5 Ways to Build a Brand for Your Event

5 Ways to Build a Brand for Your Event image event sponsors 300x199Brands win because brands matter.

There’s a good reason why Coke outsells Generic Cola and store-brand toilet paper undersells Charmin.  It’s about the brand.  And this rule doesn’t just apply to mega brands; it also applies to your event—big or small as it may be.

An event can be known, trusted, and preferred by attendees, or it can be relegated to the bottom shelf, fighting for what’s left of an attendee’s time and money. Make no mistake; it’s not easy to build a strong event brand. A proliferation of competitors, fragmentation of media and markets, limited budgets, and other pressures make it hard to break through the clutter.

Here are five proven ways to build a stronger brand for your event:

1. Give it a proper name

How you reference your event will send an immediate message to sponsors and attendees about how you want the event to be perceived. Think about the difference between “Annual Snack Food Industry Trade Show” and “SNAXPO” or between “Microsoft Dynamics User Conference” and “Convergence 2013” or “Salesforce.com Annual Conference” and “Dreamforce.”  While a name alone won’t send your event off the charts, it can become the basis from which a strong brand can be built.

2. Give it a good look

You shouldn’t judge a book by its cover but the truth is; people do. Depending on your event, “beauty” may not be essential but the right look is important. There are simply too many other professional-looking events out there to have yours looking homely or homemade. Hire a professional designer to create an identity for your event brand that matches the personality you’re hoping to portray. Reflect that identity across every touch point.

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3. Make it unique

The success of your meeting or event depends on how well you’re able to separate it from alternatives. Take a close look at your direct and indirect competitors and clearly define your points of difference in terms that matter to your target audience. Best them with your own unique offerings.

The worldwide event, Ignite, is a great example of a well-branded event. The event is unique in that presenters at the events have just five minutes to enlighten the audience with. They are given a maximum of 20 slides that automatically advance every 15 seconds to keep each presentation in line with the time limit.  This unique format helps to set the event part from others.  The tagline, “Enlighten us, but make it quick” further accentuates this unique brand.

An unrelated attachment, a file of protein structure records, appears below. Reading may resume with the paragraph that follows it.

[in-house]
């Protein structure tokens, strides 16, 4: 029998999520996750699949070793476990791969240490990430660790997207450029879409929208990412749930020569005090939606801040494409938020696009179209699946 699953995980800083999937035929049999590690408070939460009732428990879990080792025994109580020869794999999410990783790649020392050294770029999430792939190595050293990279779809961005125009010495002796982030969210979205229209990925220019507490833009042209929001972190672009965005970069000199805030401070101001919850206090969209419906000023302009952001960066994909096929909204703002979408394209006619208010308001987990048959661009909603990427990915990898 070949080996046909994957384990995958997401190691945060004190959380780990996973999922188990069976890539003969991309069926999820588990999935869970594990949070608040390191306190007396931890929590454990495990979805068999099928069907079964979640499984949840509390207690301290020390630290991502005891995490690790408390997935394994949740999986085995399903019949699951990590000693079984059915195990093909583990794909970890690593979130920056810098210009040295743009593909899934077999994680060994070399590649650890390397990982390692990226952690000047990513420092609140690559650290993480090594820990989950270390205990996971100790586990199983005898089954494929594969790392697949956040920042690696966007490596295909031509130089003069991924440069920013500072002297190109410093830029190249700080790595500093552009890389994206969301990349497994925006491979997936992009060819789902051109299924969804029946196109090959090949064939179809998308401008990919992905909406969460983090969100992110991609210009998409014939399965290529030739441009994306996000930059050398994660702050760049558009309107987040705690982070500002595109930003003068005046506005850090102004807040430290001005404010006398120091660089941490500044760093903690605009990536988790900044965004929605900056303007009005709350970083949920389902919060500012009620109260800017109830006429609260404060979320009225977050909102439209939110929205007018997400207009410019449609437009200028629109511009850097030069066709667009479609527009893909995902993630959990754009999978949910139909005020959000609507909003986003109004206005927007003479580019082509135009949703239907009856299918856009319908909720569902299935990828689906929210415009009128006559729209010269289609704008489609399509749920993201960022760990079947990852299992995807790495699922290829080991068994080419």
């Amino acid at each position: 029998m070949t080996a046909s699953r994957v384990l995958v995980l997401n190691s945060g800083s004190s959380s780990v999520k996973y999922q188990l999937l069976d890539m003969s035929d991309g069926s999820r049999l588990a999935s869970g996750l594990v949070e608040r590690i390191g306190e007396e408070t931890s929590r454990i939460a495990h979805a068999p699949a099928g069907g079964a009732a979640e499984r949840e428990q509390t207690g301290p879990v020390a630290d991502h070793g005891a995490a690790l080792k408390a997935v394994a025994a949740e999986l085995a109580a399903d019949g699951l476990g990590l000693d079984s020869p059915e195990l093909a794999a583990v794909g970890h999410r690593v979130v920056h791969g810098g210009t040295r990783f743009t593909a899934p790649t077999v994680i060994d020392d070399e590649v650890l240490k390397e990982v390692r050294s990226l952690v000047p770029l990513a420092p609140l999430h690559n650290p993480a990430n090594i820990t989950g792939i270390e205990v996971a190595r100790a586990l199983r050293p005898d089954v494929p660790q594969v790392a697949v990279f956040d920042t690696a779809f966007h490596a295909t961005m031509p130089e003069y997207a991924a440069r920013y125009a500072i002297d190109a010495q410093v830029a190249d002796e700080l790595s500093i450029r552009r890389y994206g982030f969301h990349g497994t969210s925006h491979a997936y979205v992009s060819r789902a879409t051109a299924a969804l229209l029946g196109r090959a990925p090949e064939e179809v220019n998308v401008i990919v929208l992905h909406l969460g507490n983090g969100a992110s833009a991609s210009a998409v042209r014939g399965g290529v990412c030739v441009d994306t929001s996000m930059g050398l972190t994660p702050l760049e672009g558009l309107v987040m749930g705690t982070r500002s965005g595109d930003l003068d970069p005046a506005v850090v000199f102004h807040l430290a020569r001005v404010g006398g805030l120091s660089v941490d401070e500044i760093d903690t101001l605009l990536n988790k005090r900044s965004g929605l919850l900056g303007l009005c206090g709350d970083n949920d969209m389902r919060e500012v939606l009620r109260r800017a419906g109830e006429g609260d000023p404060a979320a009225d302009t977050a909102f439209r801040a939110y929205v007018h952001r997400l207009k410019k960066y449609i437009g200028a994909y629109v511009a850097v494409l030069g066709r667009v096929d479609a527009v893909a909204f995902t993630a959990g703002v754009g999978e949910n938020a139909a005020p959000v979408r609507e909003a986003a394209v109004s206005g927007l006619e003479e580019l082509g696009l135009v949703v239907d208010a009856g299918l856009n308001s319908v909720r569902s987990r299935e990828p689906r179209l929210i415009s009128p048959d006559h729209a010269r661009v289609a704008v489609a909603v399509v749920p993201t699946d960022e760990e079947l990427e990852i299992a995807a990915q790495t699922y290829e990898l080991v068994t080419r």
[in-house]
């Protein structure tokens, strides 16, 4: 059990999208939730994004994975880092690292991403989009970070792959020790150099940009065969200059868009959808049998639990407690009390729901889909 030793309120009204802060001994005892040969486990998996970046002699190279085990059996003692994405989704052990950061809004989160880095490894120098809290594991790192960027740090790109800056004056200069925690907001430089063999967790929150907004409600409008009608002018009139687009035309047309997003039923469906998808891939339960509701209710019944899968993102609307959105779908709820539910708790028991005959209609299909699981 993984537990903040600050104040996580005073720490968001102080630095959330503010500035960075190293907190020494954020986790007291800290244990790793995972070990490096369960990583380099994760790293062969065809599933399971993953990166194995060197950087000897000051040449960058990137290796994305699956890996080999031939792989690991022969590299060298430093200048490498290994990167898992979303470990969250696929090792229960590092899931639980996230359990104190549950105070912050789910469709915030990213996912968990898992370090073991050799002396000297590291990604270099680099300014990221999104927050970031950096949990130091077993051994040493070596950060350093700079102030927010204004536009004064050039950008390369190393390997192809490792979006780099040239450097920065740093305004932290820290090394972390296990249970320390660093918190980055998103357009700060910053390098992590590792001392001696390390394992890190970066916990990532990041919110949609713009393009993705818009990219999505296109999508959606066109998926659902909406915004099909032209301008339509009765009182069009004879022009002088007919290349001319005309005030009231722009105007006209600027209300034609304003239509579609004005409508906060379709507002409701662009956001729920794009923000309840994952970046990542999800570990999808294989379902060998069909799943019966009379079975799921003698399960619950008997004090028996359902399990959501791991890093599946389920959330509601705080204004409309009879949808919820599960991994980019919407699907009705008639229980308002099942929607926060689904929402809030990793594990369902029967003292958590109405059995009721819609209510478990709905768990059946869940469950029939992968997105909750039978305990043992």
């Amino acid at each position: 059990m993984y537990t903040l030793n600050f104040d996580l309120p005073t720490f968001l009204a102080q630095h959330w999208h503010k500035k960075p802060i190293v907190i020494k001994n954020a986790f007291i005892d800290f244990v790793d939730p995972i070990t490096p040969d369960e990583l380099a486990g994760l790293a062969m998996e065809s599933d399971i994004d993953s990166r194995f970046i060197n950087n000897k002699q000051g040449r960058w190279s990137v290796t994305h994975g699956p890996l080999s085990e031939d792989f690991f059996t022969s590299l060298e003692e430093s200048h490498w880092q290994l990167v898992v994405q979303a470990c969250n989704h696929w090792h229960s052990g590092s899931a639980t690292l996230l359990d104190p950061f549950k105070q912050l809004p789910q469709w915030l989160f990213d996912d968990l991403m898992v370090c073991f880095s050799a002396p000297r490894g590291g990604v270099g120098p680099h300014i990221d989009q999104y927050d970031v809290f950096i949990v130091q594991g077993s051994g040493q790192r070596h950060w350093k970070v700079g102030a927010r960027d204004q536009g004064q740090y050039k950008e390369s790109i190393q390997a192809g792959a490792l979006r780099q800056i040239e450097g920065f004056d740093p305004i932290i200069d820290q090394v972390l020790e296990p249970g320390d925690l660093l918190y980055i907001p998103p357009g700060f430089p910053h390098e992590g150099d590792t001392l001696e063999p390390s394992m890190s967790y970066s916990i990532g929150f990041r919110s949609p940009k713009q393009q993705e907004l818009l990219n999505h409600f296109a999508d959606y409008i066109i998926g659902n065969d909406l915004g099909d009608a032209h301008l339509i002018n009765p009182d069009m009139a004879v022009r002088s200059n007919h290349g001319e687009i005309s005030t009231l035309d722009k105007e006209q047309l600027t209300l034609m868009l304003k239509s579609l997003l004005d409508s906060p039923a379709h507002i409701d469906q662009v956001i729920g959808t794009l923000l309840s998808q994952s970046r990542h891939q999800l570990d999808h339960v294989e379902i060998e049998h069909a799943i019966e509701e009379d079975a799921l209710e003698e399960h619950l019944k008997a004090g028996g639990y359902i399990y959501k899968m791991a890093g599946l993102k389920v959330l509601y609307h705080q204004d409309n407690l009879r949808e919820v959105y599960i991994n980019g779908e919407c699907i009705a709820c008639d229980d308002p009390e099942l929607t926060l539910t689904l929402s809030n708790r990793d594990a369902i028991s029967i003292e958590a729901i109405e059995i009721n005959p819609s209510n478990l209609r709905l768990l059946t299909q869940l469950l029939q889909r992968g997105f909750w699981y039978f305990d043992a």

4. Be engaging

Look at your event more as an “engagement” than a one-way one-time occurrence. Meetings and events, at their very core, are about interacting with others. Make your event a conduit for interactions with and among attendees before, during, and after the event. Don’t be afraid of dialogue – in fact, encourage it. Utilize social media, build an event community, create a LinkedIn group or Google+ hangout, build a Facebook page, and make good use of Twitter hash tags. Be a facilitator, and a joiner, and watch preference for your brand grow.

5. Be consistent

Brand loyalty is driven by consistency and trust. Strong brands are reliable. In creating the perception of trust and reliability, think about every touch point your brand will have with attendees. From registration to the event website, email invitations to scheduling reminders, mobile apps to social media, on-premise signage, you name it, you can brand it. With consistency, people will come to quickly recognize your logo, name, color scheme, tag lines, and connect it with your overall event message, whatever that may be.

It’s not what you say. It’s what they say.

As so fittingly stated in the book, The Brand Gap, event marketers are wise to remember that a brand is not what you say it is. It’s what they say it is. You’ll know you’ve done a good job when your idea of your brand is the idea that is reflected back when attendees, sponsors, and partners refer to your event.

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